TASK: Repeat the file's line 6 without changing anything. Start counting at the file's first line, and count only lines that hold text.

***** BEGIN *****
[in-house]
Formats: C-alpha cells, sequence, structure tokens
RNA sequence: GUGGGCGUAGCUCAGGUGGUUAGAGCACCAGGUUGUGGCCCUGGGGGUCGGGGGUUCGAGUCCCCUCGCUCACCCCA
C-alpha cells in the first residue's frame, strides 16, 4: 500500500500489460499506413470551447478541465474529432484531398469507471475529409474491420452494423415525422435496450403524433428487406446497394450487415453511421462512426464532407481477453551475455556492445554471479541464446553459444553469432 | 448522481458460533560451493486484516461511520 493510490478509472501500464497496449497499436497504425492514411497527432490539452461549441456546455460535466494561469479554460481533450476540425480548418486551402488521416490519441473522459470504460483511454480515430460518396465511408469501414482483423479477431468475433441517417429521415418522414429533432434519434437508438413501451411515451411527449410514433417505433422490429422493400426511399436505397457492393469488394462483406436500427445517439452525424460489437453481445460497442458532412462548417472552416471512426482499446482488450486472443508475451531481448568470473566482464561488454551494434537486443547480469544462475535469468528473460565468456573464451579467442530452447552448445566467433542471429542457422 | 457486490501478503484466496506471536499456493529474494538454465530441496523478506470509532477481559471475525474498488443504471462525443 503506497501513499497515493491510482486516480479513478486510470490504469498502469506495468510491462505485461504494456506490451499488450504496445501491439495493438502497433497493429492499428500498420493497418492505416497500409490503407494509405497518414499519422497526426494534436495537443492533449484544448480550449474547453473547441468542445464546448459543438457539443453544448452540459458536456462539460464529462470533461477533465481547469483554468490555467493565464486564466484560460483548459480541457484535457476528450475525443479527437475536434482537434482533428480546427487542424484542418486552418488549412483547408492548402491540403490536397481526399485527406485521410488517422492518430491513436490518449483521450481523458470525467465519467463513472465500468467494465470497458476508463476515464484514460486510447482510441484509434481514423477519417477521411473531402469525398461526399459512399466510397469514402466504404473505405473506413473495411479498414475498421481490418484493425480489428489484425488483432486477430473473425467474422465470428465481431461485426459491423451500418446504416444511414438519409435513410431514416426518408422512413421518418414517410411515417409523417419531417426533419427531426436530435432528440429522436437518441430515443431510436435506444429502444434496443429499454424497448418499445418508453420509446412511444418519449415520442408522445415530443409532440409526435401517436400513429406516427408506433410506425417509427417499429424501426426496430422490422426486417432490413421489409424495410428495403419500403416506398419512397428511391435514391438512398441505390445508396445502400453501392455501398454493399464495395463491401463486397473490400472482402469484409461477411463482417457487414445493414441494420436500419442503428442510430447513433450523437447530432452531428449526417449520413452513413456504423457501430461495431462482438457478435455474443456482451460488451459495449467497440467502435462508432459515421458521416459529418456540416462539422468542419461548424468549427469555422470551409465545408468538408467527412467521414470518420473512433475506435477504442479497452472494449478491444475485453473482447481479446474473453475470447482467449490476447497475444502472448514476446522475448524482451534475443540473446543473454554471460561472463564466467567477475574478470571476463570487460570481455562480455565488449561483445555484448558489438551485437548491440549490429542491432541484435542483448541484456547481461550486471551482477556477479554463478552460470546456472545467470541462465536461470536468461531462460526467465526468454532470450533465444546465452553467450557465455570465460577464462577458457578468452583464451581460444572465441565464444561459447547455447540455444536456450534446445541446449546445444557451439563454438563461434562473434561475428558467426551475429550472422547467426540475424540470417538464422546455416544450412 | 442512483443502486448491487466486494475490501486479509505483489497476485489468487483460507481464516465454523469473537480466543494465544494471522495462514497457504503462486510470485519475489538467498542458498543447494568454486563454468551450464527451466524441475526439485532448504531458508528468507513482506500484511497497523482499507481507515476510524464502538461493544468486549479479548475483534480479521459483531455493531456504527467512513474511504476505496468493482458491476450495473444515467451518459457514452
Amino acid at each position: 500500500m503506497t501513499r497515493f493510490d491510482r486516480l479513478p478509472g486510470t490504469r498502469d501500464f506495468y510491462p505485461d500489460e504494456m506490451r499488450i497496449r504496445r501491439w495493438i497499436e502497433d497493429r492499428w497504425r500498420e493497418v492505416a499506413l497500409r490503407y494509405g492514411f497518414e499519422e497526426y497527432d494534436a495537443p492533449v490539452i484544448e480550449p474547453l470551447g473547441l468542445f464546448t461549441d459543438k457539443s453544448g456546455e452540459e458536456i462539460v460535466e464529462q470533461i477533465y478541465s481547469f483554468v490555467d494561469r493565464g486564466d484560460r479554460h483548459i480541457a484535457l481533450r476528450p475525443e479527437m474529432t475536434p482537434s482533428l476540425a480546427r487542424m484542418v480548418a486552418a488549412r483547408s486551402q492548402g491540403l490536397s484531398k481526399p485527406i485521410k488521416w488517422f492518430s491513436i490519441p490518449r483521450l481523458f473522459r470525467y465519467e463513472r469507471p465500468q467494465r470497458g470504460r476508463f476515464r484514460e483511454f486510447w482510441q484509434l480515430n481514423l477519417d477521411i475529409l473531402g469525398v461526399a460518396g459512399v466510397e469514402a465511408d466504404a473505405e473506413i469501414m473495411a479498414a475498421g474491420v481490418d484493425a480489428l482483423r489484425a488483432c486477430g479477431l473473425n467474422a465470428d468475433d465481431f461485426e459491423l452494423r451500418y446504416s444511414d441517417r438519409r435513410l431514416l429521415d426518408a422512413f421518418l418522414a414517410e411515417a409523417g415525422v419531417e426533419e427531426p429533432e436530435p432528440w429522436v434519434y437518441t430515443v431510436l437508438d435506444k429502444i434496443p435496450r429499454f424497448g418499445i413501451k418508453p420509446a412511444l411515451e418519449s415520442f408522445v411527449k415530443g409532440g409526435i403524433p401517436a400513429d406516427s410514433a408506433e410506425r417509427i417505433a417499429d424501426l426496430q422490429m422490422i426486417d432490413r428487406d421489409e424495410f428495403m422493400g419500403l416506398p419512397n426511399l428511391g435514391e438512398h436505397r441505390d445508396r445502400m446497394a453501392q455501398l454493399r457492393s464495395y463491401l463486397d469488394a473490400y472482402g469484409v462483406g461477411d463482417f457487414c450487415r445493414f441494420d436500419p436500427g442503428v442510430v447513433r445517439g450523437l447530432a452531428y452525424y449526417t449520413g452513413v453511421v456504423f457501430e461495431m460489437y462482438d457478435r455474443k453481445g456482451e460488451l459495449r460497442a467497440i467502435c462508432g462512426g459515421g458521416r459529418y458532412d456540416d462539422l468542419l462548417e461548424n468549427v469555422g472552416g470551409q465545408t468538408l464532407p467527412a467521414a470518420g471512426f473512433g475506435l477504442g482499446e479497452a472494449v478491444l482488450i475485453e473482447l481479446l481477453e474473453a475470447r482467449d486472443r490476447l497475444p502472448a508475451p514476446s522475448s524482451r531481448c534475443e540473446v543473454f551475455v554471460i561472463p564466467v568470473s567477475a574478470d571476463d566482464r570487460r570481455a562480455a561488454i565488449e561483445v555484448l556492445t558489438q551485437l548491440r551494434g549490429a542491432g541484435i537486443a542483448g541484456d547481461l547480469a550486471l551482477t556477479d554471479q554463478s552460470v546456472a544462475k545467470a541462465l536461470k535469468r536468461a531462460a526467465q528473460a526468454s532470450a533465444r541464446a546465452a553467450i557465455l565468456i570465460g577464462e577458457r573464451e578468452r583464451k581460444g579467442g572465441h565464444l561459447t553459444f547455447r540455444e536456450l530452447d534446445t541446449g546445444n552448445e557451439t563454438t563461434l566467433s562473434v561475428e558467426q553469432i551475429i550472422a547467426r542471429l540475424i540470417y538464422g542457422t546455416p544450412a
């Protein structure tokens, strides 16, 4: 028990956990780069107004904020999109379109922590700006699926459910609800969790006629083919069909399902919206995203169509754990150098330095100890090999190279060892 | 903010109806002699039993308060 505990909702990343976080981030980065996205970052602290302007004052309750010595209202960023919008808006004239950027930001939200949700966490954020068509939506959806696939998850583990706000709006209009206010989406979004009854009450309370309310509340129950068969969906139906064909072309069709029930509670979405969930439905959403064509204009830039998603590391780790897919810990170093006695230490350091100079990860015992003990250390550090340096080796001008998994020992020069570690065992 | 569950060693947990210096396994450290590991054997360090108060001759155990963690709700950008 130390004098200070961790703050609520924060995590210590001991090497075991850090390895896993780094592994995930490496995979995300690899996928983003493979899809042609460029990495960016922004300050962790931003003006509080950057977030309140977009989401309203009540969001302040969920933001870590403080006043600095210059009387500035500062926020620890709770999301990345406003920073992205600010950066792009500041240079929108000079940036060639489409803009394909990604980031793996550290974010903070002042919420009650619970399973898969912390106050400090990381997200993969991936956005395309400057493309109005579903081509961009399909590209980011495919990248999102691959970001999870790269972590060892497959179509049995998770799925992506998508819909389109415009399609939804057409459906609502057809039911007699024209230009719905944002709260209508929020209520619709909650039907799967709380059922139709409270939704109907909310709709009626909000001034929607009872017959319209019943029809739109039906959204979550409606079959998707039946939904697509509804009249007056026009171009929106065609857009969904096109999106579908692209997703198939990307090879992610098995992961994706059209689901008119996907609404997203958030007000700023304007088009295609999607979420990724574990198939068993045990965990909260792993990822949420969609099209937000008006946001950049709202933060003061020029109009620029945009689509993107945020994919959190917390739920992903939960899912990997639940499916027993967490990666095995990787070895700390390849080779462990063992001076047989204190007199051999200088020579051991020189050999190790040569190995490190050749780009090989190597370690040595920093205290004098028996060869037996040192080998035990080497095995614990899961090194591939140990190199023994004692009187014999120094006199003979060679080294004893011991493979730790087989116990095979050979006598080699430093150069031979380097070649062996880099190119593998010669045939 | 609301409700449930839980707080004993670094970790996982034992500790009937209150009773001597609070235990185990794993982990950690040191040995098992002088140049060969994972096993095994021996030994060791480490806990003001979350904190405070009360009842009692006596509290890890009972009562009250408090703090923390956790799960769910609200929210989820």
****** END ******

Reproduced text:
């Protein structure tokens, strides 16, 4: 028990956990780069107004904020999109379109922590700006699926459910609800969790006629083919069909399902919206995203169509754990150098330095100890090999190279060892 | 903010109806002699039993308060 505990909702990343976080981030980065996205970052602290302007004052309750010595209202960023919008808006004239950027930001939200949700966490954020068509939506959806696939998850583990706000709006209009206010989406979004009854009450309370309310509340129950068969969906139906064909072309069709029930509670979405969930439905959403064509204009830039998603590391780790897919810990170093006695230490350091100079990860015992003990250390550090340096080796001008998994020992020069570690065992 | 569950060693947990210096396994450290590991054997360090108060001759155990963690709700950008 130390004098200070961790703050609520924060995590210590001991090497075991850090390895896993780094592994995930490496995979995300690899996928983003493979899809042609460029990495960016922004300050962790931003003006509080950057977030309140977009989401309203009540969001302040969920933001870590403080006043600095210059009387500035500062926020620890709770999301990345406003920073992205600010950066792009500041240079929108000079940036060639489409803009394909990604980031793996550290974010903070002042919420009650619970399973898969912390106050400090990381997200993969991936956005395309400057493309109005579903081509961009399909590209980011495919990248999102691959970001999870790269972590060892497959179509049995998770799925992506998508819909389109415009399609939804057409459906609502057809039911007699024209230009719905944002709260209508929020209520619709909650039907799967709380059922139709409270939704109907909310709709009626909000001034929607009872017959319209019943029809739109039906959204979550409606079959998707039946939904697509509804009249007056026009171009929106065609857009969904096109999106579908692209997703198939990307090879992610098995992961994706059209689901008119996907609404997203958030007000700023304007088009295609999607979420990724574990198939068993045990965990909260792993990822949420969609099209937000008006946001950049709202933060003061020029109009620029945009689509993107945020994919959190917390739920992903939960899912990997639940499916027993967490990666095995990787070895700390390849080779462990063992001076047989204190007199051999200088020579051991020189050999190790040569190995490190050749780009090989190597370690040595920093205290004098028996060869037996040192080998035990080497095995614990899961090194591939140990190199023994004692009187014999120094006199003979060679080294004893011991493979730790087989116990095979050979006598080699430093150069031979380097070649062996880099190119593998010669045939 | 609301409700449930839980707080004993670094970790996982034992500790009937209150009773001597609070235990185990794993982990950690040191040995098992002088140049060969994972096993095994021996030994060791480490806990003001979350904190405070009360009842009692006596509290890890009972009562009250408090703090923390956790799960769910609200929210989820």